MARKET MACROECONOMICS

Introduction

In Economics, fluctuations are sporadic lows and highs in the measures of economic activity, such as Inflation and Unemployment. These variations affect wages, demand, and the general prices of raw materials in the Economy (Smith and Murphy, 133-148). There is two primary types of fluctuations, Seasonal changes (Trend) and cyclical fluctuations. Trends are observed in a short-term, but cyclical fluctuations could proceed for years. These changes could affect the economy adversely, and business managers and entrepreneurs should be ready to handle the economic variations.

Trends refer to short-duration movements in the economic indicators that normally follow a consistent pattern each year (Klein, 67). For example, Agriculture and fishing income are up during the summer seasons when there are main activities in those sectors. Retail stocks always rise during the festive or Christmas selling periods as businesses prepare for holiday shoppers and celebrations. From these examples, trends do affect price movement’s .Sometimes Trends are influenced by natural occurrences like rain and sunshine hence; it’s always seasonal. In Micro- Economics, trends may sometimes be occurring due to changes in determinants of demand as prices.

Cyclical variations

Cyclical variations are alternating phases of contraction and expansion that can persist up to 18 months or even longer from the peak to the trough of the cycle. Business and Consumer demand falls during contraction and rises during the expansion period. In several occasions, Businesses respond to contractions by cutting back on staff, reducing operating overheads (Airapetyan, Aleschenko and Arushanyan, 54). In some organizations, capital investment decisions are delayed during this period. For example, a manufacturing firm may decrease the number of production shifts while a retailer may opt to delay opening a second branch since demands are low. In economic expansion periods, consumer spending increases rapidly, which leads to increased demand for cars and other items. Manufacturers will respond to this by increasing production and hiring new staff, which may result in higher prices in the long run and supply shortages resulting to another cycle.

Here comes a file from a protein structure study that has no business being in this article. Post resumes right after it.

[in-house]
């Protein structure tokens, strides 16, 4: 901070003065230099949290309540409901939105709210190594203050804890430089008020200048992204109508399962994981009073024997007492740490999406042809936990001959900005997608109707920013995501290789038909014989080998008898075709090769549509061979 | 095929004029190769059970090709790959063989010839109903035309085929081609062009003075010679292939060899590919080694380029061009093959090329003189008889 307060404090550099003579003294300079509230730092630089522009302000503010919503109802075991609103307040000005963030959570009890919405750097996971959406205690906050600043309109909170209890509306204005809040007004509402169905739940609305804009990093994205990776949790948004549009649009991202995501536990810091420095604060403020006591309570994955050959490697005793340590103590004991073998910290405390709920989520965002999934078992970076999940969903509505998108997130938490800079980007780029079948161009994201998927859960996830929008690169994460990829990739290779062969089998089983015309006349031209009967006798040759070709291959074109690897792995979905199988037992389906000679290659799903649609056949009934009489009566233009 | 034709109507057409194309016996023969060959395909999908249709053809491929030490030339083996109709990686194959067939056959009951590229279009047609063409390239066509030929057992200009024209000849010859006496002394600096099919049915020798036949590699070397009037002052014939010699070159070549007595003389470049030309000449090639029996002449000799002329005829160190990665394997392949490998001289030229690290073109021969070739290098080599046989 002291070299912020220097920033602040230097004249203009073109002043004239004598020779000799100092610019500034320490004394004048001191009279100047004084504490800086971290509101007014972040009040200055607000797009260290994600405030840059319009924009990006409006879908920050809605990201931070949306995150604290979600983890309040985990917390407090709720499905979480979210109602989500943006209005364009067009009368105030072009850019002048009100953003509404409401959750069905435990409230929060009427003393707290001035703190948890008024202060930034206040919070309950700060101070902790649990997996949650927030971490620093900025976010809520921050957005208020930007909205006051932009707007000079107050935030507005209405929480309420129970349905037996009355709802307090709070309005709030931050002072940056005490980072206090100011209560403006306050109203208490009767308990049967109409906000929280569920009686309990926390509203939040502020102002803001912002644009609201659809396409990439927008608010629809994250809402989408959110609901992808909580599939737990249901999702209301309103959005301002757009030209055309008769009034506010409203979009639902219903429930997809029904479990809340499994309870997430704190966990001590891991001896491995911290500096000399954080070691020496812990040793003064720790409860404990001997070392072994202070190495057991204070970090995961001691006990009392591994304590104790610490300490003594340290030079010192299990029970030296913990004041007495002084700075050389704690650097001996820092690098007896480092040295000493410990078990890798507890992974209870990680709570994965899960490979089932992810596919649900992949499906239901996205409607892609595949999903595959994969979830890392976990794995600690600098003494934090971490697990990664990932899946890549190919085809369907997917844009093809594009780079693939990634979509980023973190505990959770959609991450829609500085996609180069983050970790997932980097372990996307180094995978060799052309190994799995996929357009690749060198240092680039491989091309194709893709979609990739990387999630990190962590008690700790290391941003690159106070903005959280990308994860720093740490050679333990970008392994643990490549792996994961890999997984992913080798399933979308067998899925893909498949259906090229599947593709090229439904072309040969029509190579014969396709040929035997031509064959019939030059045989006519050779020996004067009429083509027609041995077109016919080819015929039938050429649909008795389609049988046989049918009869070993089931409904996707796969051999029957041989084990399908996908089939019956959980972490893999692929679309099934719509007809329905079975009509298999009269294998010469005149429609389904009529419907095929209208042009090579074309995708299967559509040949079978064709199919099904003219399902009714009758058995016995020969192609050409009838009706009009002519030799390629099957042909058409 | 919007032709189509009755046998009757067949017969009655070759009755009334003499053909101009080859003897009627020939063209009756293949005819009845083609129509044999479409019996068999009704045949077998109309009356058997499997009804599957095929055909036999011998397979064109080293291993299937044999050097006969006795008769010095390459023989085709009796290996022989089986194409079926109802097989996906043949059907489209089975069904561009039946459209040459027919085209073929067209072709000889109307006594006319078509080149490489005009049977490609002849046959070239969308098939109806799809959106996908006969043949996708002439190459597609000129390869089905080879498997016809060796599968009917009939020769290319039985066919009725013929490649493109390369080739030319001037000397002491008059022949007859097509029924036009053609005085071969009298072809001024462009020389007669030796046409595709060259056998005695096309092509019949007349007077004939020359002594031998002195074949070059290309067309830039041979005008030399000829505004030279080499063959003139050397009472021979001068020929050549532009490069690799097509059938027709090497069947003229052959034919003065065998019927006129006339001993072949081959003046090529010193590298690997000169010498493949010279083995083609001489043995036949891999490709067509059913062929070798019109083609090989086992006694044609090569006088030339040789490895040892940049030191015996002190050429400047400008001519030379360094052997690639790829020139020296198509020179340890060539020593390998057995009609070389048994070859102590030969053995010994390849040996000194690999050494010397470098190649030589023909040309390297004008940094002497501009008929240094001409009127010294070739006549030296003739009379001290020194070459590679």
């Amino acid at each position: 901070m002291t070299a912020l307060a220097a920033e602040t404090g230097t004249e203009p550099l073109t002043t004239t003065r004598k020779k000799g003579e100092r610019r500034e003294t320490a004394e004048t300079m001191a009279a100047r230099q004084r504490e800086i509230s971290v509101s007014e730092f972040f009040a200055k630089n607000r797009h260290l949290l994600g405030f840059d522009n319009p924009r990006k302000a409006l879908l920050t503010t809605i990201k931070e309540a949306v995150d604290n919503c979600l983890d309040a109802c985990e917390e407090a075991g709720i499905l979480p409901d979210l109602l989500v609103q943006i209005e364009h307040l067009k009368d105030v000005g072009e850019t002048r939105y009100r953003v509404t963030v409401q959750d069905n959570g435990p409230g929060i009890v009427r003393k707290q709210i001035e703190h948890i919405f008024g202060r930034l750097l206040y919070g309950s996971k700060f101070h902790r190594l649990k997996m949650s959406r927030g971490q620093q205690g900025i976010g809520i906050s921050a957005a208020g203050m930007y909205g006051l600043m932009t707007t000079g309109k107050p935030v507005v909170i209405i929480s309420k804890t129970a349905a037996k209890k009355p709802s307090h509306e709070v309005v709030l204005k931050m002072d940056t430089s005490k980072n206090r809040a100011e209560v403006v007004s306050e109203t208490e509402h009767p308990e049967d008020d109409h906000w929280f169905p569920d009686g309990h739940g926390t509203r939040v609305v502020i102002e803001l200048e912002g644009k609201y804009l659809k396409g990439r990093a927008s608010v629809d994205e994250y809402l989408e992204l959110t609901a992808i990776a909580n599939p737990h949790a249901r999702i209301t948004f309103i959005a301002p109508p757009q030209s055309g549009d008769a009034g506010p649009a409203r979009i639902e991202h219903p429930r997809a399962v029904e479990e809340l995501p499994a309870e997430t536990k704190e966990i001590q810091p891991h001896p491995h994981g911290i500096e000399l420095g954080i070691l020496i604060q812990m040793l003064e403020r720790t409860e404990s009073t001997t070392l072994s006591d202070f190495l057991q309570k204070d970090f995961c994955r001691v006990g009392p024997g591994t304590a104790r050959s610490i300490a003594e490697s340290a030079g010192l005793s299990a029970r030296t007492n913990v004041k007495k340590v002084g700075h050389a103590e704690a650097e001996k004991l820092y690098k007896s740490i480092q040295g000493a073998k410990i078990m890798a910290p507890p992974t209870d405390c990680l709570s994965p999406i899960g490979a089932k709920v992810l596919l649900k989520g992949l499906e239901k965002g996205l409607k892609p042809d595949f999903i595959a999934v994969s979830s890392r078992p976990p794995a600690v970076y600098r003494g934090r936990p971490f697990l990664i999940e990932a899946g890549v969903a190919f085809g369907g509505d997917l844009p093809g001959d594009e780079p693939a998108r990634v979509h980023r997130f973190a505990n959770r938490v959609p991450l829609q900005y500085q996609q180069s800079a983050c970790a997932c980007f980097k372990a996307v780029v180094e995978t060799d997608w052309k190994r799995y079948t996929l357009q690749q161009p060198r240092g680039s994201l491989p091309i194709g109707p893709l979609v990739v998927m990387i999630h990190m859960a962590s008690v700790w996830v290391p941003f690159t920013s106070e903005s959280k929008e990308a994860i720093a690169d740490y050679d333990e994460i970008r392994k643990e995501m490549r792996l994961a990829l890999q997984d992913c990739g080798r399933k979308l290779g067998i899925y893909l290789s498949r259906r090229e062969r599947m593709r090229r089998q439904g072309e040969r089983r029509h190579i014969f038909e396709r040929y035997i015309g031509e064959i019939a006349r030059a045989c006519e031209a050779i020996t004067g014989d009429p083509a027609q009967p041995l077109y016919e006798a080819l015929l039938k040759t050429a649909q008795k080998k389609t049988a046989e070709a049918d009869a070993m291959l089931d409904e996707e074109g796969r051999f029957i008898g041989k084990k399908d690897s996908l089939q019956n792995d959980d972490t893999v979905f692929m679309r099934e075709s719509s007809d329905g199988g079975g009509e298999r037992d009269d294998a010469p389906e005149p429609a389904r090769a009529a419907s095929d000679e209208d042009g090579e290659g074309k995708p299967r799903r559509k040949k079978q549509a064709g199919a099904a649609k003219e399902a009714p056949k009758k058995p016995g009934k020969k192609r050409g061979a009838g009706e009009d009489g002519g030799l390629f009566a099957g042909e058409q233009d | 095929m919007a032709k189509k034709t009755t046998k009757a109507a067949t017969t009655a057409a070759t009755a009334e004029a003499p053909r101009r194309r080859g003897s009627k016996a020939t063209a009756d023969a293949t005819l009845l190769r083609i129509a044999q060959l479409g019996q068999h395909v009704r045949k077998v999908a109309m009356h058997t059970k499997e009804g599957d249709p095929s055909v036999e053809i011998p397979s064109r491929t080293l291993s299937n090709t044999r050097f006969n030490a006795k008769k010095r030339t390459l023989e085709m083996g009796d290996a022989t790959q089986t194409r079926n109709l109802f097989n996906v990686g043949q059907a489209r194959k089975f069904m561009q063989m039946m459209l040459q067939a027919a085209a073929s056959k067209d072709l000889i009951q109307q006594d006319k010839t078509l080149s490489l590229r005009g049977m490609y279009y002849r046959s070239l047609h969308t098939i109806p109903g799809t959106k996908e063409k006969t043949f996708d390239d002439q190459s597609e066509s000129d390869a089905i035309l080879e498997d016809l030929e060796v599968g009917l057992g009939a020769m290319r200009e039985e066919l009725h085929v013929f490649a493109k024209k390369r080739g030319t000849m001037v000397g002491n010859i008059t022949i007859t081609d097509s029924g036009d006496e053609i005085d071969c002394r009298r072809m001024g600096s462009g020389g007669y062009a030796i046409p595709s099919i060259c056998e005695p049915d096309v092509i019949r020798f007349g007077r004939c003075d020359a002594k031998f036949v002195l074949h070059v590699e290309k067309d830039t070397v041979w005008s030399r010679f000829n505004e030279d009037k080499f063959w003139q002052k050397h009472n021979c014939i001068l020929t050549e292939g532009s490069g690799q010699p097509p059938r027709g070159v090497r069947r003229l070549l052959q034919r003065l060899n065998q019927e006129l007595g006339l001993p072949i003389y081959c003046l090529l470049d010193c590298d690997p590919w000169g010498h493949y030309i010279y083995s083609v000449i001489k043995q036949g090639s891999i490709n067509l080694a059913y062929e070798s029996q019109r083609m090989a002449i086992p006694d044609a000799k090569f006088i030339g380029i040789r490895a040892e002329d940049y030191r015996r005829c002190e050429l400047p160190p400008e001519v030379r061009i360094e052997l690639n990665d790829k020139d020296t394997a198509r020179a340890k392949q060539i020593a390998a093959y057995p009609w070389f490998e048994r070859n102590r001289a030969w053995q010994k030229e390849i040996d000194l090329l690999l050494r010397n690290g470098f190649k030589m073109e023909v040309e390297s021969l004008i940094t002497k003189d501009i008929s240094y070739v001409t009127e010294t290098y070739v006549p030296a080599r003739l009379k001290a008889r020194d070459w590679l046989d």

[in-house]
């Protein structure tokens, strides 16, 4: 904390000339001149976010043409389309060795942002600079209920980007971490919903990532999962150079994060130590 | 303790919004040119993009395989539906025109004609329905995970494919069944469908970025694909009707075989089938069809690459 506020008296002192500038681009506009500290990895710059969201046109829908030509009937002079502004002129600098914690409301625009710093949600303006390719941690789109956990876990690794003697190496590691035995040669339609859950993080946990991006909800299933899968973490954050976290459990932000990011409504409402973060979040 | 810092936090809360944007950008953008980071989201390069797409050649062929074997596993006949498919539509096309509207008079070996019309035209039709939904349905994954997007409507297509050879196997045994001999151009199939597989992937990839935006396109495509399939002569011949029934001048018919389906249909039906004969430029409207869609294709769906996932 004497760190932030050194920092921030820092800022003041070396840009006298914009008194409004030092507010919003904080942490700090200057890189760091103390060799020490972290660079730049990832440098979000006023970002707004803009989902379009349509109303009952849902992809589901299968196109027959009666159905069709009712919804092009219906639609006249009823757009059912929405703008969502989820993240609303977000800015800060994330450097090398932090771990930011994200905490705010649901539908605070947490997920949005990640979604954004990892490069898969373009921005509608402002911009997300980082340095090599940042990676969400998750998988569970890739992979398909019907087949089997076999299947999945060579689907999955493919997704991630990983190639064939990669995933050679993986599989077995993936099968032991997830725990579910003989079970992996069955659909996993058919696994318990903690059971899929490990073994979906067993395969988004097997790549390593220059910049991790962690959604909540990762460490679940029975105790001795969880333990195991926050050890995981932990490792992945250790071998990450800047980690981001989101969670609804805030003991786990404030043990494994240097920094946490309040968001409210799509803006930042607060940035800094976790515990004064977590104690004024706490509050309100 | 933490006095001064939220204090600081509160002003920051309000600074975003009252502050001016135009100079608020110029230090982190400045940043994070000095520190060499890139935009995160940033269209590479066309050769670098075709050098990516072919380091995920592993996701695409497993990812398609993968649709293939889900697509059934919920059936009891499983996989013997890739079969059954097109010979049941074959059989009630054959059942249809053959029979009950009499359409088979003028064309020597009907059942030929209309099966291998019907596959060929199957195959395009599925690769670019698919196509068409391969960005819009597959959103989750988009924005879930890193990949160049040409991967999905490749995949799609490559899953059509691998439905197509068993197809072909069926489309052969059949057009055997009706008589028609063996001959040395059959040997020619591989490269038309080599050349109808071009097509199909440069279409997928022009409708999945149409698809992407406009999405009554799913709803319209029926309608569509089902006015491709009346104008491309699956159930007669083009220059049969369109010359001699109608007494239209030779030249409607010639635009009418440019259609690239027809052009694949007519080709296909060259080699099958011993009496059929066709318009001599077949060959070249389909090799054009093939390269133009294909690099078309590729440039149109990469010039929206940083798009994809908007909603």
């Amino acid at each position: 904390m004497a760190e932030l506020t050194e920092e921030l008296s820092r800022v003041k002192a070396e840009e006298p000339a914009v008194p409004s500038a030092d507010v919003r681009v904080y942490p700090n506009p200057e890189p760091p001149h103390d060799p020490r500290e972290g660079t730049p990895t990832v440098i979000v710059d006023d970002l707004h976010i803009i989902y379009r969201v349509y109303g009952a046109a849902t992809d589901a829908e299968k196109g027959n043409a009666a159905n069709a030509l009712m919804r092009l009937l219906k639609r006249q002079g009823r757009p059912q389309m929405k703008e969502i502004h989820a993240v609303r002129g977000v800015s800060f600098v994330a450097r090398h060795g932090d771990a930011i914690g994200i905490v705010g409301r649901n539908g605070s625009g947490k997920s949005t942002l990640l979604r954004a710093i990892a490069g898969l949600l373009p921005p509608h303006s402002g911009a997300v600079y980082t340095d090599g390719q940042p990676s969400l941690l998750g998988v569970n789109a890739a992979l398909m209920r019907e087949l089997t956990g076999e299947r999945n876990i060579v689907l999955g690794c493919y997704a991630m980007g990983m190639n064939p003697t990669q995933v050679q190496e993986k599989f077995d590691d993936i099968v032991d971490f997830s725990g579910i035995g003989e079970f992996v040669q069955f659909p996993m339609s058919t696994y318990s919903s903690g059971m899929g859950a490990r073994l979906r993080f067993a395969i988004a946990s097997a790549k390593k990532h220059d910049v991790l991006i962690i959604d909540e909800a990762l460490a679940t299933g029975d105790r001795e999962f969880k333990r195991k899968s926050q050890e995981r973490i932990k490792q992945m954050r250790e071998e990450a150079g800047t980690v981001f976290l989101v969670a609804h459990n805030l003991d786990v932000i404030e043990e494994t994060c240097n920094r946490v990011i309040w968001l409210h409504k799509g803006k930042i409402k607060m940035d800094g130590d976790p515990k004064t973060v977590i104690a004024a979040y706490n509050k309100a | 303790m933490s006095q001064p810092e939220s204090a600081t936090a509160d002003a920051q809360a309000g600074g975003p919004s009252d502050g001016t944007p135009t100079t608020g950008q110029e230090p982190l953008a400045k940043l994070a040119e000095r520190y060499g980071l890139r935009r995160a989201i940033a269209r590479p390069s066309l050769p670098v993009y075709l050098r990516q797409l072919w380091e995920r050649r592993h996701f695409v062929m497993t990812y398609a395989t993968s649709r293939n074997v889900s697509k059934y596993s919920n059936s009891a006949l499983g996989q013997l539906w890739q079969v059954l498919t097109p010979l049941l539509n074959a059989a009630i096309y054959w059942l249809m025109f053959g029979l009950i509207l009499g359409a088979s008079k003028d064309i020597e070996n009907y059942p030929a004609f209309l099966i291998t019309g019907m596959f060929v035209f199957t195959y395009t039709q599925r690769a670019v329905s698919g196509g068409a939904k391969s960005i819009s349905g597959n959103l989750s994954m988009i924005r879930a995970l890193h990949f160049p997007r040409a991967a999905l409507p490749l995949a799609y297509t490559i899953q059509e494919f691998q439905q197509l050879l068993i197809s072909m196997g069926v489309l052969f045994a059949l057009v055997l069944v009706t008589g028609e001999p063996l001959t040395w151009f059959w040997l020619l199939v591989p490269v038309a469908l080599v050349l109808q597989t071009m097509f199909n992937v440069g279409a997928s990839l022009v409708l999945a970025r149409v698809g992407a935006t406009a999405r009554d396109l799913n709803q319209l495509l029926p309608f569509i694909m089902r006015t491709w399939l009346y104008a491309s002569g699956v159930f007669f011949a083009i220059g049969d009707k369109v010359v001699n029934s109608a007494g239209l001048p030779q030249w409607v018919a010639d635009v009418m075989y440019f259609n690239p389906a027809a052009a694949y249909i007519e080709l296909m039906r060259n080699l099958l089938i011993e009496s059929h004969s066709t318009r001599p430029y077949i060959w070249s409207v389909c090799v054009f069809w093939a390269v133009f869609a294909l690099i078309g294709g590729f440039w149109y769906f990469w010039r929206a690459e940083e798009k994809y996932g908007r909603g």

In the instance provided that “consumer confidence dropped in December and unless consumers start spending the recovery could be jeopardized”. This statement denotes an economic trend. It is a short term scenario since the fluctuation in the consumers’ confidence has just dropped in December. This means that maybe in November it was okay, or it will be better in the following year. At this period, most retailers are not happy since they accrue small sales and on live to be optimistic that there will be a positive change soon.

In the other instance provided ‘Australians spend excessively and do not save adequately, thus adversely affecting the nation’s economic health’ illustrate a cyclical variation in the expansion period. At this period, the value of money has reduced, and the looms a future rise in general prices of commodities and this will affect the economy. After a given period, prices will be higher, and the purchasing power of the Australian people will be changed and they will no able to spend that much. At this point, the cycle will start contracting slowly by slowly until it reaches a point when due to their low purchasing power, prices will reduce and the cycle continues.

Works sited

Airapetyan, Mamikon Sergeevich, Natalya E. Aleschenko, and Vitaliy Vladimirovich Arushanyan. «(Experience In Analysis And Forecasting Of Cyclical Fluctuations In The Economy [On The Example Of The National Bureau Of Economic Research In Application To The Economy And The Anti-Crisis Policy Of Russia])». SSRN Electronic Journal n. pag. Web.

Klein, Lawrence R. Landmark Papers in Economic Fluctuations, Economic Policy, and Related Subjects. Cheltenham, UK: E. Elgar Pub., 2001. Print.

SMITH, JEREMY and CHRIS MURPHY. «Macroeconomic Fluctuations in the Australian Economy». Economic Record, 70.209 (1994): 133-148. Web.